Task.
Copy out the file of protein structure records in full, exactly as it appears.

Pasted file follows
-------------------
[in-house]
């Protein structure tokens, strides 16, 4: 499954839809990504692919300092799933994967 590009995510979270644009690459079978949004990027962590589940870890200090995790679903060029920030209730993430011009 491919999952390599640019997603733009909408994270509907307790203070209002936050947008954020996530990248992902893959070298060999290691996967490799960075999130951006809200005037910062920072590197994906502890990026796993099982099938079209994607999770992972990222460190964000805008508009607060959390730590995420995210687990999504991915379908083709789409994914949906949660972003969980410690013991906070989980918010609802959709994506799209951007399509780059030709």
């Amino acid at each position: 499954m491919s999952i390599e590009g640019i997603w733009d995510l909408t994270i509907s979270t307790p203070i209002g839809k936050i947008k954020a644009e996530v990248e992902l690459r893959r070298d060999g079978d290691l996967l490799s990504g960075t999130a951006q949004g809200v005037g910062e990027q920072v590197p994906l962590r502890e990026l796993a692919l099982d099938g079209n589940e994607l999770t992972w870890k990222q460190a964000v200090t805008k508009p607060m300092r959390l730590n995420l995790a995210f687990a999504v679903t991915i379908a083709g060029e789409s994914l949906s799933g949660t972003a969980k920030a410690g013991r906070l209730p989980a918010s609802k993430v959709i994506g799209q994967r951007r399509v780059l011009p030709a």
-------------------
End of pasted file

[in-house]
């Protein structure tokens, strides 16, 4: 499954839809990504692919300092799933994967 590009995510979270644009690459079978949004990027962590589940870890200090995790679903060029920030209730993430011009 491919999952390599640019997603733009909408994270509907307790203070209002936050947008954020996530990248992902893959070298060999290691996967490799960075999130951006809200005037910062920072590197994906502890990026796993099982099938079209994607999770992972990222460190964000805008508009607060959390730590995420995210687990999504991915379908083709789409994914949906949660972003969980410690013991906070989980918010609802959709994506799209951007399509780059030709």
């Amino acid at each position: 499954m491919s999952i390599e590009g640019i997603w733009d995510l909408t994270i509907s979270t307790p203070i209002g839809k936050i947008k954020a644009e996530v990248e992902l690459r893959r070298d060999g079978d290691l996967l490799s990504g960075t999130a951006q949004g809200v005037g910062e990027q920072v590197p994906l962590r502890e990026l796993a692919l099982d099938g079209n589940e994607l999770t992972w870890k990222q460190a964000v200090t805008k508009p607060m300092r959390l730590n995420l995790a995210f687990a999504v679903t991915i379908a083709g060029e789409s994914l949906s799933g949660t972003a969980k920030a410690g013991r906070l209730p989980a918010s609802k993430v959709i994506g799209q994967r951007r399509v780059l011009p030709a």